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Japanese Asteroid Mission: Sample Return and Hopper

Asteroid "hopper" is being readied for Japanese mission. Credit: DLR

MASCOT – the Mobile Asteroid Surface Scout – will be bound for asteroid JU 3 in 2014 courtesy of Japan’s Hayabusa-2 mission. Four years later, on arrival at the space rock, MASCOT will free-fall onto the asteroid’s surface, automatically orient itself, then “hop” from one spot to the next.

The German Aerospace Center (DLR) and the Japanese Aerospace Exploration Agency (JAXA) signed a memorandum of understanding on October 1st at the International Astronautical Congress in Naples.

The MASCOT asteroid lander is being developed by DLR in collaboration with French space agency (CNES) and JAXA.

Upon arrival at 1999 JU 3 in 2018, the Japanese Hayabusa-2 spacecraft will first make a close approach to the asteroid and take measurements of the body’s surface from there.

Suction science

Following an initial cartographical phase, the MASCOT asteroid lander will be put to work. A mechanism will push the 10-kilogram lander with its four instruments away from the spacecraft.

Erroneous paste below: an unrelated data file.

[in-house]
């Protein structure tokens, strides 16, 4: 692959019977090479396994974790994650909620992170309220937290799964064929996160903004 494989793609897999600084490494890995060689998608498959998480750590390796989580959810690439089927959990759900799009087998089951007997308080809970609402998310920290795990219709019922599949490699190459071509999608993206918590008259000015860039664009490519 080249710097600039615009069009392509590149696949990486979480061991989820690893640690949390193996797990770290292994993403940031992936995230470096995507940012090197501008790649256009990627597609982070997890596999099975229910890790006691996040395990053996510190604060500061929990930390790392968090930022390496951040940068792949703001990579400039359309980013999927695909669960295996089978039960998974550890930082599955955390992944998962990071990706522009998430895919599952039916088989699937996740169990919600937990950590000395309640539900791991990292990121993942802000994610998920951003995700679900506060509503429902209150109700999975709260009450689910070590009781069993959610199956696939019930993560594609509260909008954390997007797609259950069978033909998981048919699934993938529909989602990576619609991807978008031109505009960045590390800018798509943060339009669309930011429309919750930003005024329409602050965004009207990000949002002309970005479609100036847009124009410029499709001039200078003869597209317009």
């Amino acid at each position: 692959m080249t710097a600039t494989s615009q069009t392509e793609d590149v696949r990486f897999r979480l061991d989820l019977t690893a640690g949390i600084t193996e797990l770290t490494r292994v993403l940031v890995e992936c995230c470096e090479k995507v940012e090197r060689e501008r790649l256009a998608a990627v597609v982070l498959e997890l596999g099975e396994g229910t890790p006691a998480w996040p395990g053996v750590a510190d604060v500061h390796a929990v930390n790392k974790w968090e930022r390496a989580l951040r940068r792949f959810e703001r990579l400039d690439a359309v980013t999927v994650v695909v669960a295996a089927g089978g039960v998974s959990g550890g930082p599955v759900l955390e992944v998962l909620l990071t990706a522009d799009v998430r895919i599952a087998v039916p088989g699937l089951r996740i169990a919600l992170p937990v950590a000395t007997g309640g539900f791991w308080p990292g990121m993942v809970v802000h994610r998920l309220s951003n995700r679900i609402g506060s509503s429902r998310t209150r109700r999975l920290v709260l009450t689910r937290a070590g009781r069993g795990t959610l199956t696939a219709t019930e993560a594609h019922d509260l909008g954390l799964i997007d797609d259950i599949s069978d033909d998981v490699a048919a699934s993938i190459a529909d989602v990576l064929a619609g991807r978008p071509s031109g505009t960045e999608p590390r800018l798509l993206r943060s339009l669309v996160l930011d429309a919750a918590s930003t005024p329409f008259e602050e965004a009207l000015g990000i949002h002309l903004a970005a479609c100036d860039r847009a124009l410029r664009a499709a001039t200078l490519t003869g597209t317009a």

MASCOT is slated to free-fall to the asteroid from an altitude of around 100 meters. Sensors will then ensure that MASCOT knows which way is up and down, so it can orient itself and, if necessary, correct its attitude.

If all goes well, MASCOT represents the first time that a lander on the surface of an asteroid is able to move around and perform scientific measurements in more than one place.

MASCOT will work on the asteroid for a total of 16 hours – two full asteroid-days.

For its part, Japan’s Hayabusa-2 spacecraft is the prime spacecraft star. It will be using a suction nozzle to collect samples kicked up from the surface by impactor projectiles, and then return these to Earth for laboratory analysis.

Asteroid 1999 JU 3 is of particular interest to researchers because it consists of 4.5-billion-year-old material that has been altered very little.

By Leonard David


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